The Origin of Benevolism & Universalism
Which one is more in line with your values?
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“Altruism is innate, but it's not instinctual. Everybody's wired for it, but a switch has to be flipped.” —David Rakoff
The origins of Benevolism and Universalism are complex and multifaceted. They involve a combination of philosophical, religious, and social influences that have shaped our understanding of morality over the centuries.
In particular, scholars have explored how these two principles can be traced back to ancient Greek thinkers such as Aristotle and Plato and more modern Christian theologians like Thomas Aquinas.
Contemporary research has looked at evolutionary theory’s impact — particularly altruistic behavior in animals — on our views about benevolence and universality.
By examining all these different sources, we can better appreciate why Benevolism & Universalism remain so important today.
All these strands of thought point to one conclusion: humans are capable of great acts of kindness and compassion that far exceed our selfish impulses.
We have an innate sense of justice and fairness and a drive to help those who need it most.
Benevolism & Universalism remind us that we can use this capacity for good, even when it doesn’t always come easy.
What is Benevolism, and How Does It Differ from Universalism?
Benevolism and Universalism are two distinct concepts that share some similarities but also have some key differences.
Benevolism is an ethical principle that encourages people to act with good intentions, even when there is no tangible reward or benefit. It is based on doing what is best for others and not expecting anything in return.
Universalism focuses on doing what is suitable for everyone regardless of their circumstances.
Both principles are rooted in altruistic behavior and strive to create a better world through moral action.
Benevolism emphasizes the importance of acting with good intentions. In contrast, Universalism emphasizes the importance of treating everyone equally regardless of their circumstances.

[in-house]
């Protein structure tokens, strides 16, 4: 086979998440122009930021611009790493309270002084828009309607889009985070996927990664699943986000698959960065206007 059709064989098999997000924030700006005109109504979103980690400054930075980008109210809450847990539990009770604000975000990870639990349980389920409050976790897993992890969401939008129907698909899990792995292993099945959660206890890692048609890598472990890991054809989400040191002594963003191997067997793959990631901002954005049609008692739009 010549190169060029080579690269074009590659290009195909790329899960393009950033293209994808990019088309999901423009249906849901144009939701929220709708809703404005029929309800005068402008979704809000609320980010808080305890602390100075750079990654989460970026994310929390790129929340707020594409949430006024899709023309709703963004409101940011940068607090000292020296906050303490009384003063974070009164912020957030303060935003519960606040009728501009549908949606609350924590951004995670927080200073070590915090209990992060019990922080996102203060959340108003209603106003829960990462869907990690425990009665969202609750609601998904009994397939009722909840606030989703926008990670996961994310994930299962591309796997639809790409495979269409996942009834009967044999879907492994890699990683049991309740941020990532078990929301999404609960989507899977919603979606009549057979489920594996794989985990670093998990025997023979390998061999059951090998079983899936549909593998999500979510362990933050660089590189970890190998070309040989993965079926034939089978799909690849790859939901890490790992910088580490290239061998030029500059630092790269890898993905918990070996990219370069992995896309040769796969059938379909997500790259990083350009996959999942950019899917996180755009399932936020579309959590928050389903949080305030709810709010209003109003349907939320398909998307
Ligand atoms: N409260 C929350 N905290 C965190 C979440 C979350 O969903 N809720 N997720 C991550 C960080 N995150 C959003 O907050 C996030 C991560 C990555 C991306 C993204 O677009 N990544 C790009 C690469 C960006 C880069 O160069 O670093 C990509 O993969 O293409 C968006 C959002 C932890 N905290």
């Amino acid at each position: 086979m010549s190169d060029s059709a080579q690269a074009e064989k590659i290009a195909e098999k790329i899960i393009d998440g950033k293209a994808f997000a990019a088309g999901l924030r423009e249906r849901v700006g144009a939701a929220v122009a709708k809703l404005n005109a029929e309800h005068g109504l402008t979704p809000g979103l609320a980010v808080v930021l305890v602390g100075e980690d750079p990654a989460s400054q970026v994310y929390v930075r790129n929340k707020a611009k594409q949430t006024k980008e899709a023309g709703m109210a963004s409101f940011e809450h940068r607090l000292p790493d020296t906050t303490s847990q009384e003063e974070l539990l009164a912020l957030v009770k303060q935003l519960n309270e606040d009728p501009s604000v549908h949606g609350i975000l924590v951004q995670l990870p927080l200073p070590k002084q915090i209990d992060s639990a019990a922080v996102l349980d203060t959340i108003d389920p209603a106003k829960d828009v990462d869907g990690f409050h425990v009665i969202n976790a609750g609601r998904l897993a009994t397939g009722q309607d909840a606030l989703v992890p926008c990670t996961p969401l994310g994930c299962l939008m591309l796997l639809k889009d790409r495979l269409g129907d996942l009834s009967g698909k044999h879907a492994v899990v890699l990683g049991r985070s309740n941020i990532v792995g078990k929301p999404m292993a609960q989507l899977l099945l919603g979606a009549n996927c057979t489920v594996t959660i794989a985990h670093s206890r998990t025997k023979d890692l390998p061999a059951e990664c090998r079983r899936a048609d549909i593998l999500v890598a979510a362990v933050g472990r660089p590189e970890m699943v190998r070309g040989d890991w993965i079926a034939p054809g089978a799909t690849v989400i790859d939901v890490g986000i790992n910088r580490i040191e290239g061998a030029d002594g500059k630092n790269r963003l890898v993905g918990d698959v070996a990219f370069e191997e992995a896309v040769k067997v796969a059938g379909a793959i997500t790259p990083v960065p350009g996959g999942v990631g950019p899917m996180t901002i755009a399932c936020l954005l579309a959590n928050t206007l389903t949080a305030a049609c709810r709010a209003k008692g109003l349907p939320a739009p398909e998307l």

In a nutshell, Benevolism is about treating people with kindness and care, while Universalism is about ensuring fairness and justice for all.
“Many of our moments of prosociality, of altruism and Good Samaritanism, are acts of restitution, attempts to counter our antisocial moments.” —Robert Sapolsky
Exploring the Pros and Cons of Benevolism vs. Universalism
The debate between Benevolism and Universalism is ongoing, and it’s essential to consider the pros and cons of each.
On the one hand, Benevolism encourages people to do what is best for others without expecting anything in return. This can lead to the greater community and social responsibility among individuals.
On the other hand, Universalism stresses the importance of fairness, justice, and equality for all individuals regardless of their circumstances. This can lead to greater freedoms for those who otherwise may not have access to these.
The Origin of These Concepts
The concepts of Benevolism and Universalism have been around for centuries.
The term “Benevolism” was first introduced by German philosopher Immanuel Kant in 1785, while the idea of Universalism originated with French philosopher Jean-Jacques Rousseau in 1762.
Both philosophies focus on creating a better world through moral action but are based on different principles and motives.
Kant believed people should act out of good intentions even when there is no tangible reward or benefit. At the same time, Rousseau argued that everyone should be treated equally regardless of their circumstances.
Over time, these two ideas have been further developed and applied to various areas such as economics, politics, and social justice.
How Do These Two Ideas Differ in Practice?
One way in which Benevolism and Universalism differ in practice is that they focus on different outcomes.
Benevolism encourages people to act with good intentions, while Universalism emphasizes fairness, justice, and equality for all individuals.
This difference can be seen in various social programs such as welfare and healthcare. Welfare focuses on providing resources to those in need regardless of individual circumstances.
In contrast, healthcare focuses on providing quality care to everyone regardless of their economic or social status.
“One act of kindness is more powerful than a thousand acts of spite.” —Matshona Dhliwayo
Ultimately, deciding whether to prioritize Benevolism or Universalism is up to the individual.
Considering both principles is crucial, as deciding which best suits your particular situation and goals.
Understanding the critical differences between these two philosophies and their application in practice allows you to decide which approach best aligns with your values and beliefs.
Benevolism and Universalism may seem similar, but they have some essential differences that can’t be overlooked.
It is essential to understand these two philosophies to make an informed decision about which approach best aligns with your values and beliefs.
With this knowledge, you can work towards creating a better world for everyone!
© Alejandro Betancourt t/a Beyond Two Cents. All Rights Reserved.